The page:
“We’re getting into some pretty significant numbers now,” Avello said. “As we grow in more jurisdictions, our handle also grows. One thing that is kind of fascinating about women’s basketball is that the live part — that’s the in-game wagering part — that’s a substantial part of the money that’s bet. So people love to watch the game and then bet on it as the game’s taking place.”

“It’s going to bring in a more casual viewer and introduce them to the WNBA, which is great,” Edison said. “I just want to reiterate that for us, while it’s a strong area of opportunity, and — an avenue for deeper fan engagement — integrity of our game is first and foremost.”

WNBA teams are seeing other avenues of growth as well, especially in sponsorships and merchandise. The Indiana Fever announced pharmaceutical company Eli Lilly as their jersey patch sponsor in May. Barclays signed on to be the Liberty’s jersey patch sponsor. The Mercury have a new rotating patch partnership with Partake Foods and Cleveland Avenue. Ally Financial signed on as the jersey patch sponsor for the Aces.

“We’re seeing those brands deciding to say, ‘Look, we’re going to join in on this fight,'” Fargas said. “That’s huge. It can’t just be one sponsor or one partner. It’s got to be a multitude of people who see the significance in growing women’s sports.”

When it comes to merchandise, Head doesn’t remember seeing her jersey much. The marquee players like Leslie and Swoopes were the ones whose jerseys were marketed in those days. “If we think about the difference between today and then, I would say that things are more readily available,” Head said.

Fanatics, the official e-commerce partner of the WNBA, says jersey sales are up 750% from this point last year. Clark is driving much of that growth. Sales of her Fever jersey would put her fourth on a list of top-selling NBA jerseys since Jan. 1.

Players have long expressed concern over an imbalance of racial diversity in jersey and merchandise sales. According to the WNBA, the top-selling WNBA jerseys in 2023 were as follows: Sabrina Ionescu, A’ja Wilson, Kelsey Plum, Sue Bird, Arike Ogunbowale, Diana Taurasi, Candace Parker, Betnijah Laney, Breanna Stewart, Elena Delle Donne. In a league where 78% of the players are people of color, 40% of the top 10 jersey sales belonged to Black players.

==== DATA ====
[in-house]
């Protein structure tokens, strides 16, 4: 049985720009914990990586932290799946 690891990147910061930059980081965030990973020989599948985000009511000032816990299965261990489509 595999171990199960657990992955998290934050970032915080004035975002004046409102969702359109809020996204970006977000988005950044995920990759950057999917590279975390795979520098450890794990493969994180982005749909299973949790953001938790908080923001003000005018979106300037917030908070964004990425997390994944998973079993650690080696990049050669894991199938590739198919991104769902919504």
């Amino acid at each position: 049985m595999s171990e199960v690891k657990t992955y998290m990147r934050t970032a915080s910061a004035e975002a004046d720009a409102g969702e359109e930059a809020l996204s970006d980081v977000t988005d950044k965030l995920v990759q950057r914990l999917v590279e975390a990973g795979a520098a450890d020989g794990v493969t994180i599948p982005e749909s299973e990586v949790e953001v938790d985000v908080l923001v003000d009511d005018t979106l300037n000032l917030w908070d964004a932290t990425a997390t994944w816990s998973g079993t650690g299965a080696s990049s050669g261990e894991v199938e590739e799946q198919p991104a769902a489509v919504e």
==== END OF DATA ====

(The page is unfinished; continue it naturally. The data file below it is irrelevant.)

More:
And it’s not just jerseys. At the start of this month, only three active WNBA players had signature shoe deals: Stewart, Ionescu and (reportedly) Clark. Two-time MVP and back-to-back champion Wilson was not in that group. But that changed on May 11, when she and Nike announced a signature shoe that will be released in 2025. The deal made Wilson the first Black WNBA player to release a signature sneaker since Candace Parker in 2011.

Beyond team merch, players have questioned who is marketed and why at the league level. Earlier this week, the WNBA announced an underwear campaign with partner Skims, featuring multiple players. Black and LGBTQIA+ players were included, but no players with more masculine gender expression were showcased even though Skims makes masculine underwear (and is a partner with the NBA).

“Not the papis of the league being forgotten again,” Mercury guard Natasha Cloud posted on X about the campaign.

Still, expanding the merchandise business has been a focus of many teams. In Atlanta, when owner Larry Gottesdiener bought the Dream in 2021, there was almost no merchandise business to speak of. The team doubled its merchandise sales from 2022 to 2023. In 2024, Atlanta already has doubled its merchandise sales from last year prior to playing the first game of the season on May 15.

“We are doing so many different Atlanta-based collabs and really digging into kind of the trending lifestyle space, specifically around Atlanta and the sneaker culture around Atlanta,” Dream president Morgan Shaw Parker said.


THERE’S MORE CHANGE on the horizon for the WNBA. In 2025, the league will add its 13th franchise, the Golden State Valkyries, expanding for the first time since adding the Atlanta Dream in 2008. In 2026, Toronto will reportedly become the league’s 14th franchise. Commissioner Cathy Engelbert has said she wants the league to be at 16 teams by 2028. The WNBA had 16 teams in 2000, but that number dwindled to 12 by 2010.

The Valkyries are owned by the Warriors’ ownership group and will begin play next season. The expansion fee for the club was reportedly a record $50 million. According to team president Jess Smith, Golden State has received more than 7,500 season-ticket deposits.

“We still plan to get a lot more,” Smith said. “Other teams I’ve worked for, we were doing seven-figure gates, and I’d be lying if I said that’s not a goal that we’re thinking of as well.”

On the back of climbing revenue, teams have seen their values begin to jump as well. Seattle reportedly did a capital raise at a $151 million valuation, and Chicago raised money around an $85 million valuation.

But with such extensive growth, sometimes supply hasn’t kept up with demand. Not all of the WNBA preseason games were available to watch. In the 2022 season, none of the preseason games were available on WNBA League Pass. In 2023, the number of available games grew to two. In 2024, five games were broadcast on League Pass, including both Fever preseason games.

A fan streamed the Minnesota Lynx vs. Chicago Sky preseason game, and that was viewed on X more than 500,000 times. The Connecticut Sun tried to stream their preseason game against the Liberty on YouTube, but it was blocked. There are more fans than ever before clamoring to watch games, even ones that don’t count, but those games are not readily available. None of the WNBA’s national television partners broadcasts preseason games, not even the Fever’s.